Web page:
We've seen the basics about patches: what they are, how they work, and how to create them. Now, I'm going to give you some tips to make your patches better.

First: change a single thing per patch, so that it can be handled on its own. For example, if there are two bugs in a single file, create two different patches that fix them independently (and submit the two in different bug reports>; see this post). Or if you are adding features, keep each feature in its own patch, except if they are highly related. In fact, this tip is not always a must; you should only care about this one if you are going to submit the patch back to a software developer.

Second: do not modify lines when you don't need to - i.e., keep your patches minimal. For example, if you are fixing a bug in a function, do not try to repair trivial stuff in other parts of the file, like removing empty lines, fixing typos in comments... I know, sometimes these happen by mistake.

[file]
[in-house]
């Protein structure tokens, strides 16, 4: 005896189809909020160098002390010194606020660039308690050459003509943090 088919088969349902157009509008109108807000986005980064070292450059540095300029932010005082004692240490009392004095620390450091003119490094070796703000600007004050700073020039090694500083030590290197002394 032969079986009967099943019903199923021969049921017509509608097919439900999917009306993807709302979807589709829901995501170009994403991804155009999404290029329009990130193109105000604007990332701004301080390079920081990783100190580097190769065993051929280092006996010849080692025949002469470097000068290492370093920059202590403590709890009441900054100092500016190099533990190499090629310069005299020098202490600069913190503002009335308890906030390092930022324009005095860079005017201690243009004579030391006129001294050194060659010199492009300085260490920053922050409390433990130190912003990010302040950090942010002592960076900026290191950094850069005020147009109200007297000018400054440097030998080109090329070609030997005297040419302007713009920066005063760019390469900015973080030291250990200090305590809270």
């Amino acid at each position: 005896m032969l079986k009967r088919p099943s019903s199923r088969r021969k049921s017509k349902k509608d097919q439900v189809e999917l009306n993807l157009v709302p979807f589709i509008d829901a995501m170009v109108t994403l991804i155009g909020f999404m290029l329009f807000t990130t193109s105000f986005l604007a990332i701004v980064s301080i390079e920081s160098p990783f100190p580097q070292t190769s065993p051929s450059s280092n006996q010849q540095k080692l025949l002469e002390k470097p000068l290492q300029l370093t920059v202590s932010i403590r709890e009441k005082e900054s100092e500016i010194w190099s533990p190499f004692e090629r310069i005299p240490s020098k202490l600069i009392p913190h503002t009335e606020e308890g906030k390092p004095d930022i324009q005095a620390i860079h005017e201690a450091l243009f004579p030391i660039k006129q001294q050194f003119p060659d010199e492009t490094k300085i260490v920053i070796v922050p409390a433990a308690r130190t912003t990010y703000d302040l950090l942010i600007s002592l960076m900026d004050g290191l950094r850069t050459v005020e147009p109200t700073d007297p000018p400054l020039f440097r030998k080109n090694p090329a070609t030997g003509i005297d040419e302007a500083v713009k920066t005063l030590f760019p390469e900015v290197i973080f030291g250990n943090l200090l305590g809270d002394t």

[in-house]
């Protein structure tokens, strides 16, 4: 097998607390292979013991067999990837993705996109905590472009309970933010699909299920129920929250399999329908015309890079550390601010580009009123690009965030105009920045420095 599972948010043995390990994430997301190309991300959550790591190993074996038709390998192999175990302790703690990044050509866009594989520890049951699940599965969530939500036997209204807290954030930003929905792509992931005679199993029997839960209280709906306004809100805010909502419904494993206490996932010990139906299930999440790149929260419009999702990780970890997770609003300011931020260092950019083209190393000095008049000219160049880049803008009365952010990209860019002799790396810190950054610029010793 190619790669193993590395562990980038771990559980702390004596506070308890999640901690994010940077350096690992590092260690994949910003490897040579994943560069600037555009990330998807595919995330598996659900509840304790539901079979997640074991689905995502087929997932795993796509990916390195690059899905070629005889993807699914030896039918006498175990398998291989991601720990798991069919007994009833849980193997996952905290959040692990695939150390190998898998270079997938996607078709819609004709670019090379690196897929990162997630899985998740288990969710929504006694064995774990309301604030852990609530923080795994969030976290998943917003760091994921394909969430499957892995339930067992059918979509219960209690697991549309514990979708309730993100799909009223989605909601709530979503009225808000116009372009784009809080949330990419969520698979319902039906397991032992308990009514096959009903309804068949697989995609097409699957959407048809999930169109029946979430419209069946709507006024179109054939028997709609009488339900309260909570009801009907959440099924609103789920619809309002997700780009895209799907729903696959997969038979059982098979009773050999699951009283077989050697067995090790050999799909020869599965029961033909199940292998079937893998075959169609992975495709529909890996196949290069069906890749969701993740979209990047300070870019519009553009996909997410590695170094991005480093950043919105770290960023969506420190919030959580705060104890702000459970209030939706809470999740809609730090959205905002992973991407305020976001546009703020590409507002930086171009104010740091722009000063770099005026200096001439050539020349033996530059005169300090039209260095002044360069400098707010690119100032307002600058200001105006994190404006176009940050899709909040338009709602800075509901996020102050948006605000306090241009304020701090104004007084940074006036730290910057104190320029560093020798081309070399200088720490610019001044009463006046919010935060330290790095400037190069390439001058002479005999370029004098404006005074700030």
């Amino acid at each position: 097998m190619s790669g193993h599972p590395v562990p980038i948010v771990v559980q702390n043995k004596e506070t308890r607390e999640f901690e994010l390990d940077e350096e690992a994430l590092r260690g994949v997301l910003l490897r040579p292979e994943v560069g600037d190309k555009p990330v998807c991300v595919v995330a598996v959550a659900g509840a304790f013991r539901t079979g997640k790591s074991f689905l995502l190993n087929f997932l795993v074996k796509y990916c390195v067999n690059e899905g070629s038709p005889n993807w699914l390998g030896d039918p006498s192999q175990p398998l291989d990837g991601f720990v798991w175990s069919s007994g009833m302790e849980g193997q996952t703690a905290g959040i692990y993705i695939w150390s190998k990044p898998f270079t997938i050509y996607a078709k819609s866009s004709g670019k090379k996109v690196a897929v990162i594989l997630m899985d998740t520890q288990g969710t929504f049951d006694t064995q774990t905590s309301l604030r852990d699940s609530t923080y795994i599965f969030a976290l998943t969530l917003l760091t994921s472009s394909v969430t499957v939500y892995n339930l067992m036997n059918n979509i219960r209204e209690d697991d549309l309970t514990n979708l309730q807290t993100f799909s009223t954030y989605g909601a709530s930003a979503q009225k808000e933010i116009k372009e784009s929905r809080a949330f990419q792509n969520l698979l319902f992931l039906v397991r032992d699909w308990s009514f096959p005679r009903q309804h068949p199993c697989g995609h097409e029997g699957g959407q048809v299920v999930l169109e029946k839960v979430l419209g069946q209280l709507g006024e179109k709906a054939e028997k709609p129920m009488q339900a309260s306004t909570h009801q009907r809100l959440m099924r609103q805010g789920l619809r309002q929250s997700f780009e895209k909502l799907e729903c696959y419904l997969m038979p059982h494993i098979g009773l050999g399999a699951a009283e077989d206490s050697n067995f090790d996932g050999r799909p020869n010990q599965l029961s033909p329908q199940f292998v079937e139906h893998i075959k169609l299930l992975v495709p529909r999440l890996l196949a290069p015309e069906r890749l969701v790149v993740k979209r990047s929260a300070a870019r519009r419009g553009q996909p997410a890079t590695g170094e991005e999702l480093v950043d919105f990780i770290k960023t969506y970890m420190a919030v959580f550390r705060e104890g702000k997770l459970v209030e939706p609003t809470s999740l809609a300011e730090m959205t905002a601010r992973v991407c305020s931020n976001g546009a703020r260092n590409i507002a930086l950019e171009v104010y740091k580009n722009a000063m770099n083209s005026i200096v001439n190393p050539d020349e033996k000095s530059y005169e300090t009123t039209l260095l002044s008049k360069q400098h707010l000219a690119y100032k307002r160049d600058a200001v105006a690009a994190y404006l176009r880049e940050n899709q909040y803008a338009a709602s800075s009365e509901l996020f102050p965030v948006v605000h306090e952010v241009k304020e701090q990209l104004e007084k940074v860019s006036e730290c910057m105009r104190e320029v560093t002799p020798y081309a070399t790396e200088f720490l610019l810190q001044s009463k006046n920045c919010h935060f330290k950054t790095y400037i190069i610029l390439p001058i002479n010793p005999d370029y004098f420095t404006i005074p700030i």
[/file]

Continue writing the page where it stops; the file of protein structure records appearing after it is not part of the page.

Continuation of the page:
Third: respect the style - indentation - of the original file. If it uses spaces instead of tabs to indent, use spaces. If lines are indented with four spaces, use four spaces in your changes... and so on. This is a general rule when modifying others' code; a single file with different indentation styles is very hard to read.

Fourth: always review your changes through a patch - that is, search for useless/incorrect chunks. When working on a project handled by CVS, it's a very common practice to modify a file and commit it afterwards. Running cvs diff in the middle allows you to catch stupid mistakes 990f the times. You see, understanding patches is also good even if you don't need the patch file for anything ;-)

Well, I think that's enough for today, as nothing else comes to mind. If you have any other suggestion, please share it!

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